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Does anyone have a 1928 FB PRESIDENT besides me?


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Sure, I’ll join again. I was a member for a while. I was originally excited to join knowing that there were owners of antique cars such as mine that could answer the questions I had and still have while restoring it to original condition. Didn’t work out that way, just like my forum query on original fender welt for my ‘28 from last week.

But I’m really getting deep into the restoration now so I’ll join again. She’s basically brand new mechanically with new correct wiring. Every single chrome or nickel piece has been re-plated. It’s been apart so long (11 years) that I gotta figure out what bolts/washers/nuts go where.

 :)

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There are many types of welt,   The parts book calls it all 'welt' .    The front fenders have a jute like strip material between the frame and the fenders, and I think some cars had some welt type stuff that sticks out between the body and fender joints. and had a round bead.  (similar to late 1940's cars )   I am looking into the same questions for a 32 Commander..    I know of an FB  ,  un-restored 28 or 29 and I can contact the owner.

 

I recently parted out a 28 Dictator and it had a thick jute pad  ( over 1/4 inch )  between the engine  and frame, side pans, and the whole length of the fenders that contact the frame....

 

 

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Dale, I considered responding to your question about the fender welt but, my personal experience is only with my '33 Rockne, and there is only welt between the body and the rear fenders; none at the front. Thing is, that may not apply to the much higher model from five years prior, so it's basically useless information.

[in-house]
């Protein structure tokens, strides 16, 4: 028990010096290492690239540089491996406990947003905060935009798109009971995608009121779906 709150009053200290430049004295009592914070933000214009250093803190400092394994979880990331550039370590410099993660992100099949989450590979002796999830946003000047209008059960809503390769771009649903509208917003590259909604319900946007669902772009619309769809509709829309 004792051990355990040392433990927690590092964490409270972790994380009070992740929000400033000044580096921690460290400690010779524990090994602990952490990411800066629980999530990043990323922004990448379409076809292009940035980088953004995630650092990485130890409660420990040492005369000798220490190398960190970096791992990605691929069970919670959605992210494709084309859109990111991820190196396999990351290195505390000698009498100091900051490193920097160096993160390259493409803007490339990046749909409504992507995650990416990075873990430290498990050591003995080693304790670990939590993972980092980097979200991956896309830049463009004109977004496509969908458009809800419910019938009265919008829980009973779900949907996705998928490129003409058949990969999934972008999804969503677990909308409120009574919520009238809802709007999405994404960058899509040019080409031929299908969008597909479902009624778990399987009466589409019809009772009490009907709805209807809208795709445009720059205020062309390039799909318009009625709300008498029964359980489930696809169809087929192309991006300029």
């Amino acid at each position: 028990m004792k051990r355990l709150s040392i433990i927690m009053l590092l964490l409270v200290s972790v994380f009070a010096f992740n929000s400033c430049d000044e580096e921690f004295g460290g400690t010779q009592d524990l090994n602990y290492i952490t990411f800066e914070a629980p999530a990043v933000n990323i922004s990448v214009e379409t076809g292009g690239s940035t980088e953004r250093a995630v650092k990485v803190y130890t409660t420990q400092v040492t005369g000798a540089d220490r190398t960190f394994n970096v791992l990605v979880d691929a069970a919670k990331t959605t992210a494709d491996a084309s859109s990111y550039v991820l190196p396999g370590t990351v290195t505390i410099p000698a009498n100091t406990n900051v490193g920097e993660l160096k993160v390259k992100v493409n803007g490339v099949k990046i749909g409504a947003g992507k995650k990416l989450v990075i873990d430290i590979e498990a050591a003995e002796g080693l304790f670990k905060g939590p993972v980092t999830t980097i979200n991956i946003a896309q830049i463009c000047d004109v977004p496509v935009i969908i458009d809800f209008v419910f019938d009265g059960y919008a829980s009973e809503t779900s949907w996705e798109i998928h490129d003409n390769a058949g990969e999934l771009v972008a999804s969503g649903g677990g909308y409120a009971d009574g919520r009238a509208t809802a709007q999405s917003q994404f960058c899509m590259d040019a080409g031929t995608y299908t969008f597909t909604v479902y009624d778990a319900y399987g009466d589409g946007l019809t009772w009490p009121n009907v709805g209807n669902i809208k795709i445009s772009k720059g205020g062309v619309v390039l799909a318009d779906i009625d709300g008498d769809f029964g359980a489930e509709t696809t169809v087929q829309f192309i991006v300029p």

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There was some discussion somewhere on thsi forum not too long ago about survival rates of late 1920s/early 1930s cars and it seem that there are plenty of 'low price' cars out there - Chevs and Fords etc. The are also quite a few of the high price cars left. Edinmass reckoned there are maybe 2500 Pierce-Arrows of all ages left. The area where the survival rates are low is in the mid price range - say where the original price was $1,000 to $2,500. Add to that there were many makes and models in that price range and many became orphans and not considered worthy of preservation. I have become aware of this since buying my 1929 Studebaker GE cabriolet which appears to one of only two (at least counting restored examples) in the world out of production run of several hundred. The production figures for Studes of that era have not survived so the exact number is not known. 

 

The point I am making here is that there are probably not that many FB Presidents left - the later FH and FE models are more 'collectible' - and then the chances of finding the owner of one who is on this forum is not that great. The cars are out there but finding one which has not been messed with won't be easy.

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